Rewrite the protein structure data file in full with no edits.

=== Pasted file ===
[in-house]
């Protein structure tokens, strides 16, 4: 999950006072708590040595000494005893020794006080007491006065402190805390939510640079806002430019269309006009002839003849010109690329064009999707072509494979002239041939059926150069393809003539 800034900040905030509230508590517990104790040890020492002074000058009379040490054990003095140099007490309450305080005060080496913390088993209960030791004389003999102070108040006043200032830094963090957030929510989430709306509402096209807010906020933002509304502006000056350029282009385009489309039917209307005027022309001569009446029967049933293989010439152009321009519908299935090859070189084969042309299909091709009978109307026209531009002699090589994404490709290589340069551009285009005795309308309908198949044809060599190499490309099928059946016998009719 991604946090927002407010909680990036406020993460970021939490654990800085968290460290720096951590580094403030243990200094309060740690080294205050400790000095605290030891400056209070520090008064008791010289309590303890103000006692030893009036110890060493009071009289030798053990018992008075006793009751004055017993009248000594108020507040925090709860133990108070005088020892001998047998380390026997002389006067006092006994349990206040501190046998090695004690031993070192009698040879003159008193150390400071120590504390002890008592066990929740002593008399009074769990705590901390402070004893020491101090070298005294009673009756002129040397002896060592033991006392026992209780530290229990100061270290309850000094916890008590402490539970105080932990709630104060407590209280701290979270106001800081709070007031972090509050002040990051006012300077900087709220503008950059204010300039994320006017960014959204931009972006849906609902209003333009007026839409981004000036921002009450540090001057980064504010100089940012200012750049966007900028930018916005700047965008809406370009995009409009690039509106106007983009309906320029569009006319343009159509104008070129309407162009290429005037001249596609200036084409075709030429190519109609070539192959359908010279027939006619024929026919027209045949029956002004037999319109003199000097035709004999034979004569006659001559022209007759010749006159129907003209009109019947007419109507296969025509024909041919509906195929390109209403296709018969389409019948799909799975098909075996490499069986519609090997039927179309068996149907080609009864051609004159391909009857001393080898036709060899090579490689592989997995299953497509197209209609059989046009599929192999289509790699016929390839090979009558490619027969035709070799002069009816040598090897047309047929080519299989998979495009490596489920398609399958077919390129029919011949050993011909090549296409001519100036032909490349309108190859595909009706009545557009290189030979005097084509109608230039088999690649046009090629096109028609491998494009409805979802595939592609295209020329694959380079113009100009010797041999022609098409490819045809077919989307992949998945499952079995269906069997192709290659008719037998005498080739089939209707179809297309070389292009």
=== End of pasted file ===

[in-house]
């Protein structure tokens, strides 16, 4: 999950006072708590040595000494005893020794006080007491006065402190805390939510640079806002430019269309006009002839003849010109690329064009999707072509494979002239041939059926150069393809003539 800034900040905030509230508590517990104790040890020492002074000058009379040490054990003095140099007490309450305080005060080496913390088993209960030791004389003999102070108040006043200032830094963090957030929510989430709306509402096209807010906020933002509304502006000056350029282009385009489309039917209307005027022309001569009446029967049933293989010439152009321009519908299935090859070189084969042309299909091709009978109307026209531009002699090589994404490709290589340069551009285009005795309308309908198949044809060599190499490309099928059946016998009719 991604946090927002407010909680990036406020993460970021939490654990800085968290460290720096951590580094403030243990200094309060740690080294205050400790000095605290030891400056209070520090008064008791010289309590303890103000006692030893009036110890060493009071009289030798053990018992008075006793009751004055017993009248000594108020507040925090709860133990108070005088020892001998047998380390026997002389006067006092006994349990206040501190046998090695004690031993070192009698040879003159008193150390400071120590504390002890008592066990929740002593008399009074769990705590901390402070004893020491101090070298005294009673009756002129040397002896060592033991006392026992209780530290229990100061270290309850000094916890008590402490539970105080932990709630104060407590209280701290979270106001800081709070007031972090509050002040990051006012300077900087709220503008950059204010300039994320006017960014959204931009972006849906609902209003333009007026839409981004000036921002009450540090001057980064504010100089940012200012750049966007900028930018916005700047965008809406370009995009409009690039509106106007983009309906320029569009006319343009159509104008070129309407162009290429005037001249596609200036084409075709030429190519109609070539192959359908010279027939006619024929026919027209045949029956002004037999319109003199000097035709004999034979004569006659001559022209007759010749006159129907003209009109019947007419109507296969025509024909041919509906195929390109209403296709018969389409019948799909799975098909075996490499069986519609090997039927179309068996149907080609009864051609004159391909009857001393080898036709060899090579490689592989997995299953497509197209209609059989046009599929192999289509790699016929390839090979009558490619027969035709070799002069009816040598090897047309047929080519299989998979495009490596489920398609399958077919390129029919011949050993011909090549296409001519100036032909490349309108190859595909009706009545557009290189030979005097084509109608230039088999690649046009090629096109028609491998494009409805979802595939592609295209020329694959380079113009100009010797041999022609098409490819045809077919989307992949998945499952079995269906069997192709290659008719037998005498080739089939209707179809297309070389292009």